Comcast Accuses Google Of Abusing Privacy Regulations To Block Ad Competitors

A case brewing in the USA between Comcast’s video advert division FreeWheel and Google could have major ramifications for the future of video advertising as it converges with online.

FreeWheel has accused Google of exploiting privacy concerns and regulations to prevent it and other third parties from selling ads for their clients on YouTube channels.

The move, the first from a major media company against Google, has been interpreted as a response to an unintended consequence of data privacy legislation and in particular the European Union’s GDPR which came into force on May 25th 2018 and looked like serving as a template for the rest of the world. Comcast’s action against Google can be interpreted as a backlash against GDPR, or at least the way it is formulated with its tight regulations over sharing of customer data between commercial entities in possession of it. This includes video service providers, brands and advertisers.

The dispute then is all about access to data, which is the currency and lifeblood of advertising because it determines value and directs effective targeting. The issue is that FreeWheel’s clients receive less data from ads placed on Google platforms including YouTube than they would if they placed those ads directly.

The story dates back to 2009 when Google struck a deal with FreeWheel to allow the latter’s service to be used by media companies such as NBC, Turner and Viacom to sell ads as an alternative to Google’s competing offering. At the time, FreeWheel was independent and Google saw this as part of a strategy to expand its reach for advertising by offering the most mature and well proven video ad server.

But since then Google has reduced the deficit and gained experience in serving and managing video ads, while FreeWheel was acquired by Comcast for $360 million in March 2014 and became a cornerstone of its strategy for converging broadcast and online media. FreeWheel became increasingly a direct competitor to Google, which was also intent on embracing video advertising and combining that with its digital platform to achieve synergy, so denying rivals some of the necessary data would enhance its competitiveness.

Then GDPR came along, introducing much more stringent rules over sharing of data with third parties outside the organization that collected it, especially if that involved access to that data from countries outside the EU. In general, the parties whose information is being passed should be informed and they also need to provide consent for actions such as direct marketing that might result. So while the GDPR does not prohibit data sharing with third parties, it does raise the bar and so enterprises such as Google under close scrutiny understandably might react by simply prohibiting such a move. Indeed, FreeWheel might have found it harder to act if Google’s actions had been confined to the EU.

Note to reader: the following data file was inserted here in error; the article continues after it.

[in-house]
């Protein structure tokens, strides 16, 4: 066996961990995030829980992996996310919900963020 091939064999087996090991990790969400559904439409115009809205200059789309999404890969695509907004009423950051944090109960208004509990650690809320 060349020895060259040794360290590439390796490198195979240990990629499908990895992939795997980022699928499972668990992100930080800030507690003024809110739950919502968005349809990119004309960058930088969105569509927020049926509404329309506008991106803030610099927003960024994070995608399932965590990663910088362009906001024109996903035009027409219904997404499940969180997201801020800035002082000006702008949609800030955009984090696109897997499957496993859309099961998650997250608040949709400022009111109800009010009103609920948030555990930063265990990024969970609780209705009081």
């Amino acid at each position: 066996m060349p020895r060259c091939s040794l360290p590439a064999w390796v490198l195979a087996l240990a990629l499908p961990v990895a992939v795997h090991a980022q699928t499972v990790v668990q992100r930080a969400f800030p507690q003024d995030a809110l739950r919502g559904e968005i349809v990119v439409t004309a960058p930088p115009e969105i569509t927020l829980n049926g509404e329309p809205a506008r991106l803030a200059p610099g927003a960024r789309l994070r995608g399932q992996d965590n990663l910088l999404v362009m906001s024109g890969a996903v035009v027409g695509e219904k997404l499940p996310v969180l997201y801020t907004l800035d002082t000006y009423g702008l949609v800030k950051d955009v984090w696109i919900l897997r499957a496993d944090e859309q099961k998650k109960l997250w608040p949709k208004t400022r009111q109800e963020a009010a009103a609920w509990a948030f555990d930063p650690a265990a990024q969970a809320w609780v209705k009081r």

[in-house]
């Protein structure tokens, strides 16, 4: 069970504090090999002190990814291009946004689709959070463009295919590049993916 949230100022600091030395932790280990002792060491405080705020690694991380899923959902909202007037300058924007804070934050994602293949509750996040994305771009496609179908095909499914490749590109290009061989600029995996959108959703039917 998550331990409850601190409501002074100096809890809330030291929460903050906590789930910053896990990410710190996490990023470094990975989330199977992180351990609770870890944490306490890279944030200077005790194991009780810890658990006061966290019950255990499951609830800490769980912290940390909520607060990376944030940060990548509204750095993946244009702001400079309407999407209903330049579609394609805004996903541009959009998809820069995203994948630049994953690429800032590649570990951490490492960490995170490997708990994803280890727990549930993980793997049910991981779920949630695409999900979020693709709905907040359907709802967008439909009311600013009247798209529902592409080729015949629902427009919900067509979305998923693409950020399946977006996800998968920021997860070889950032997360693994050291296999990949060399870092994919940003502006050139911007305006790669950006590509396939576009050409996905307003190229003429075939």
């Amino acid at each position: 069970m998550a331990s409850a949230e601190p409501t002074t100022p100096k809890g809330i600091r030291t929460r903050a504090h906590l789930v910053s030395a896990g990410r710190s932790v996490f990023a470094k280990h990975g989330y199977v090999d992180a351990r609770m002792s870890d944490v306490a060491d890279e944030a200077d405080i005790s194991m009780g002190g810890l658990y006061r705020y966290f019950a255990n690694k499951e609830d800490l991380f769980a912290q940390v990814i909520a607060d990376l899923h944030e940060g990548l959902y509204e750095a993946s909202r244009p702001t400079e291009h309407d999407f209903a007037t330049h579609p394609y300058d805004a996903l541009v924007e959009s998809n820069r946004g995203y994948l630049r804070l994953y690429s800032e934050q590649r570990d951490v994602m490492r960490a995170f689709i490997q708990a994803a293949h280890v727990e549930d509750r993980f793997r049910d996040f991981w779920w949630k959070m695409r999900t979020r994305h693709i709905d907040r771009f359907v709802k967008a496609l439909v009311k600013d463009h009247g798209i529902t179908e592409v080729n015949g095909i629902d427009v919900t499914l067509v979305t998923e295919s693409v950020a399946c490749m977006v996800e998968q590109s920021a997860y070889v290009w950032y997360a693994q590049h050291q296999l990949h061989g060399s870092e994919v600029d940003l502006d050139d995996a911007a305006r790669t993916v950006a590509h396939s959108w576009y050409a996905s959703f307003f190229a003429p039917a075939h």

But Google extended some of the restrictions to the USA. It continued to allow FreeWheel to use its platform there but only on condition that some data sources would be cut off for privacy reasons, even if that was not strictly required by Federal regulations. Google might have been anticipating tighter regulations to come but has been forced to rein back a bit and stated that it is working with FreeWheel to preserve access to its data as far as possible in the US and even restore it where possible in Europe by working within the GDPR guidelines.

But this has not been sufficient so far to placate Comcast, which continues to accuse Google of using privacy concerns as a pretext to limit FreeWheel’s ability to sell ads on behalf of its clients’ YouTube channels. It argues the reduction in data access makes FreeWheel’s system less competitive against Google to media companies and their advertisers.

Until now, service providers have been reluctant to take on Google because they rely on its services and platforms, while lacking the resources or clout to make much headway. But Comcast is a big hitter with powerful lobbyists in place to help wage anti-trust war against Google, if it comes to that. It is a big spender on election campaigns and is encouraging the House Judiciary Committee, the US Department of Justice and a coalition of 50 state-level attorneys to pursue investigations of potential antitrust violations, seeking more information about its ad business and constraints over competition there.

The case will be followed closely across pay TV and broadcasting because Google is also a threat to their business while at the same time providing a vital cog in their own competitive armory with Android TV. It also has wider ramifications for data privacy legislation, because it increases scrutiny of the GDPR just over a year after it came into force and may even exert pressure for some relaxation over sharing of third-party data to avoid constraints on competition in various sectors.

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